Cutter v. Wilkinson marks the first time the Supreme Court has considered the constitutionality of the Religious Land Use and Institutionalized Persons Act of 2000 — or RLUIPA — a successor to a broader law that the Supreme Court struck down in 1997. The new law states that in the specific areas of land use — such as for church expansion — and in prisons and other institutions receiving federal funds, government agencies have to come up with strong justifications when they enact laws or regulations that burden religious exercise.
The Cutter case was brought by several inmates who profess non-mainstream faiths, including Satanism and Wicca. They claimed that Ohio prison officials had unfairly denied them access to religious materials and ceremonies. Ohio responded by challenging the law as a violation of the establishment clause and several other aspects of the Constitution.
A 6th Circuit panel agreed that the law violates the establishment clause because its clear purpose was to “advance religion in prisons relative to other constitutionally protected conduct.” By advancing religious rights over others, the 6th Circuit found, government was abandoning the neutrality toward religion the Constitution requires.
Inmate John Cutter and other prisoners are asking the Court to reverse that 6th Circuit ruling and bring back the protection of religious freedom the First Amendment guarantees. Ohio, even though it won in the 6th Circuit, agreed that the Supreme Court should review the case because of widespread disagreement over the law among federal circuit courts.
What stymied some court-watchers yesterday is why the Court agreed to consider the Cutter case, when a similar case that several parties had urged the Court to consider was not acted on.
In Bass v. Madison, a state, not a prison inmate, was asking the Supreme Court to take the case. The 4th Circuit had upheld RLUIPA in that prison case, and the state of Virginia was asking the Supreme Court to strike it down.
The U.S. solicitor general’s office, which supports RLUIPA, urged the Court to take the Virginia case and hold the Ohio case in abeyance. The Virginia case, the solicitor general said, could be cleanly decided on establishment-clause grounds, whereas accepting the Ohio case could open the door to a much broader review of RLUIPA. The reason? Under court procedures, the respondent — the party seeking to defend the decision being appealed — is entitled to advance “alternate grounds for affirmance.” In the Ohio case, that party would be the state of Ohio, which would be entitled to raise a range of other issues — including the commerce clause and the 10th and 11th Amendments — in urging the Supreme Court to agree with the 6th Circuit that RLUIPA is unconstitutional, even though the 6th Circuit’s ruling focused on the establishment clause.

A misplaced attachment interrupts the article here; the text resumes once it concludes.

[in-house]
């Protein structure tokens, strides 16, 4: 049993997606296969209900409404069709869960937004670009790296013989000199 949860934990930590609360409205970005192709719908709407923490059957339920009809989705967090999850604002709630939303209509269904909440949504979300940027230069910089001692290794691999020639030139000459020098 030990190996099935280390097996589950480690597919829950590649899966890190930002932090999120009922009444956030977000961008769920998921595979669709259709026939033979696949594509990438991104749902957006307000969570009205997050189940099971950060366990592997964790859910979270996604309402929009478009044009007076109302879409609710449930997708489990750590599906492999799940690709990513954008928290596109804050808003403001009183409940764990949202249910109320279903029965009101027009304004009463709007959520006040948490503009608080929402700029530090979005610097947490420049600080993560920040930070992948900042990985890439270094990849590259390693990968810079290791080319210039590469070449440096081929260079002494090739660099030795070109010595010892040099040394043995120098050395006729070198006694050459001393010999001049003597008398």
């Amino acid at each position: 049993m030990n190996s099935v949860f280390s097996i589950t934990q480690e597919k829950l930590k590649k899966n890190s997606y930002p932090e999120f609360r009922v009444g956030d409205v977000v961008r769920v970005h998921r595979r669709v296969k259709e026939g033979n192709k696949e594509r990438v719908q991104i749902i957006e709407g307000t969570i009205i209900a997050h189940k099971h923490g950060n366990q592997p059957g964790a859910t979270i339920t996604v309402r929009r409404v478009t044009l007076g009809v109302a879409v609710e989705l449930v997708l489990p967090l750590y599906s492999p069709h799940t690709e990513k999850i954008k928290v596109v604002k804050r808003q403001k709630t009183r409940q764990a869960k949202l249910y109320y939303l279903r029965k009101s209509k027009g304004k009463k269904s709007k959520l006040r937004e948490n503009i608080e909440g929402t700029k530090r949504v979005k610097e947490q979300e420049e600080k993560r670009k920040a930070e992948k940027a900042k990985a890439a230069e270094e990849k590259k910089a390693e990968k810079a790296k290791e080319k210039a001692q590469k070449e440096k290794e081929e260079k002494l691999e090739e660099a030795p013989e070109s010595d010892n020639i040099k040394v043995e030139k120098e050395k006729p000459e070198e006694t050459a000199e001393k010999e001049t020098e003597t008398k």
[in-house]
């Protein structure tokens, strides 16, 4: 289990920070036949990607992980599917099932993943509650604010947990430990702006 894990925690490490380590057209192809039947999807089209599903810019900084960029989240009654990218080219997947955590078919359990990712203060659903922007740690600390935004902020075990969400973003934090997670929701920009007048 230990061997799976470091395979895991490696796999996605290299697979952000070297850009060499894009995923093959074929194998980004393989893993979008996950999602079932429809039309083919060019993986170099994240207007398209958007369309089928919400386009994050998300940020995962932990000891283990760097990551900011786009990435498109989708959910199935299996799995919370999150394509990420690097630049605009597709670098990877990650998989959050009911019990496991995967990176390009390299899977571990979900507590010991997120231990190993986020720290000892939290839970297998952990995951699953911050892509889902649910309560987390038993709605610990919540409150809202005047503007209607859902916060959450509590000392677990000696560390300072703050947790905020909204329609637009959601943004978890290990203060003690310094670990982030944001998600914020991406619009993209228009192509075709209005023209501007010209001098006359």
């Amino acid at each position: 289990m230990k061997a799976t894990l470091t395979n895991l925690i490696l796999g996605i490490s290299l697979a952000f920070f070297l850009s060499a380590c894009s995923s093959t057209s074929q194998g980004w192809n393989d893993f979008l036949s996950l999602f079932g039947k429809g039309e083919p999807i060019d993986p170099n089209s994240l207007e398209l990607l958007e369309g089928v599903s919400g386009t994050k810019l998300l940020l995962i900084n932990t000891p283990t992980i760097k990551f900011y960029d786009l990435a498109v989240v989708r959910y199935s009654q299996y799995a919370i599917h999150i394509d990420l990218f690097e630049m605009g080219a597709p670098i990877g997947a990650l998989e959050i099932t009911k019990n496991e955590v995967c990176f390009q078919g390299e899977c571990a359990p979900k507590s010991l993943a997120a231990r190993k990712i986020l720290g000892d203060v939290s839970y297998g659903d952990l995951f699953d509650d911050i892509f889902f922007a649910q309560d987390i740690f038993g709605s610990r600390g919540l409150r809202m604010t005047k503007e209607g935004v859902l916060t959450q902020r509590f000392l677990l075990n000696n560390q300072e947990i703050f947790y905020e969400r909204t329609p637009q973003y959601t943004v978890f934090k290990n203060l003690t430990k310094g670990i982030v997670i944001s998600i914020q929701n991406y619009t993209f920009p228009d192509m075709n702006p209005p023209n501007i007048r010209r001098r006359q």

The justices did exactly the opposite of what the solicitor general urged, which could mean that it wants to consider RLUIPA on grounds other than the establishment clause. Ohio and other states have challenged the law as an intrusion into state sovereignty under the 10th and 11th Amendments, as an improper exercise of Congress’ power to regulate interstate commerce, and even as a violation of the spending clause, which gives Congress power to place restrictions on the money it appropriates. The prison portion of RLUIPA is framed to apply to those institutions receiving federal funds, a “hook” that has sometimes served as the only valid justification for congressional action in an area of law usually reserved for the states.
No matter what the reason for the Court’s action, it could point toward a fuller review of justices' views about all kinds of laws that accommodate religious practices.
“This case is about much more than RLUIPA,” said Anthony Picarello Jr., president of the Becket Fund for Religious Liberty, which has defended RLUIPA in courts across the nation. Laws protecting the confidential relationship between priests and penitents could be affected, he said, as well as a range of other laws that accommodate religion.
Ohio State University College of Law professor David Goldberger agrees. Goldberger, who represents the inmates in the Cutter case, said that under the 6th Circuit’s theory, government-paid chaplains for the military and in prisons as well as government monitoring of the kosher slaughter of animals would be jeopardized. “There are very few accommodations that would survive.”